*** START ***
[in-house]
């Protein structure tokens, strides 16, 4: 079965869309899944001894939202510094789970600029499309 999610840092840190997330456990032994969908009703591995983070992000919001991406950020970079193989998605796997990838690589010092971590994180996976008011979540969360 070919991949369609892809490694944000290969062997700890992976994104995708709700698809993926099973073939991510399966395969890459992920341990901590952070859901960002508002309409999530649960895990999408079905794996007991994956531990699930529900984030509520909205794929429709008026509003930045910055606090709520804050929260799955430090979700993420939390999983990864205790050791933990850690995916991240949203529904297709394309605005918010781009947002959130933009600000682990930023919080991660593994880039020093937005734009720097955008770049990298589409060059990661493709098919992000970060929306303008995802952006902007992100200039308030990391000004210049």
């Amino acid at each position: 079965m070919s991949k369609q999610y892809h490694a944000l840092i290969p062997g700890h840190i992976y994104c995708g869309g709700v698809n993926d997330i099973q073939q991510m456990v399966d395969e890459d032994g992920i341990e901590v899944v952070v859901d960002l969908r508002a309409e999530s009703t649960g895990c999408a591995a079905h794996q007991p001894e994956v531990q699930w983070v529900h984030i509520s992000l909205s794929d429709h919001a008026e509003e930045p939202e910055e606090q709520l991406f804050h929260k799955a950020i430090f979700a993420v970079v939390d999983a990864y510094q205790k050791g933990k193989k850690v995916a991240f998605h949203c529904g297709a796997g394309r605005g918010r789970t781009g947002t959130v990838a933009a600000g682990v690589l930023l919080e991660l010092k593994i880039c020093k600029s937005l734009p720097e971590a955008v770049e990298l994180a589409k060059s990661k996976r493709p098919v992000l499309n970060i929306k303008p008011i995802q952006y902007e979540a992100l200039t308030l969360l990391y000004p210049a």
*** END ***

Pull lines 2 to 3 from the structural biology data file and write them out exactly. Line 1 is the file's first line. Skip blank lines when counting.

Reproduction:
């Protein structure tokens, strides 16, 4: 079965869309899944001894939202510094789970600029499309 999610840092840190997330456990032994969908009703591995983070992000919001991406950020970079193989998605796997990838690589010092971590994180996976008011979540969360 070919991949369609892809490694944000290969062997700890992976994104995708709700698809993926099973073939991510399966395969890459992920341990901590952070859901960002508002309409999530649960895990999408079905794996007991994956531990699930529900984030509520909205794929429709008026509003930045910055606090709520804050929260799955430090979700993420939390999983990864205790050791933990850690995916991240949203529904297709394309605005918010781009947002959130933009600000682990930023919080991660593994880039020093937005734009720097955008770049990298589409060059990661493709098919992000970060929306303008995802952006902007992100200039308030990391000004210049």
């Amino acid at each position: 079965m070919s991949k369609q999610y892809h490694a944000l840092i290969p062997g700890h840190i992976y994104c995708g869309g709700v698809n993926d997330i099973q073939q991510m456990v399966d395969e890459d032994g992920i341990e901590v899944v952070v859901d960002l969908r508002a309409e999530s009703t649960g895990c999408a591995a079905h794996q007991p001894e994956v531990q699930w983070v529900h984030i509520s992000l909205s794929d429709h919001a008026e509003e930045p939202e910055e606090q709520l991406f804050h929260k799955a950020i430090f979700a993420v970079v939390d999983a990864y510094q205790k050791g933990k193989k850690v995916a991240f998605h949203c529904g297709a796997g394309r605005g918010r789970t781009g947002t959130v990838a933009a600000g682990v690589l930023l919080e991660l010092k593994i880039c020093k600029s937005l734009p720097e971590a955008v770049e990298l994180a589409k060059s990661k996976r493709p098919v992000l499309n970060i929306k303008p008011i995802q952006y902007e979540a992100l200039t308030l969360l990391y000004p210049a």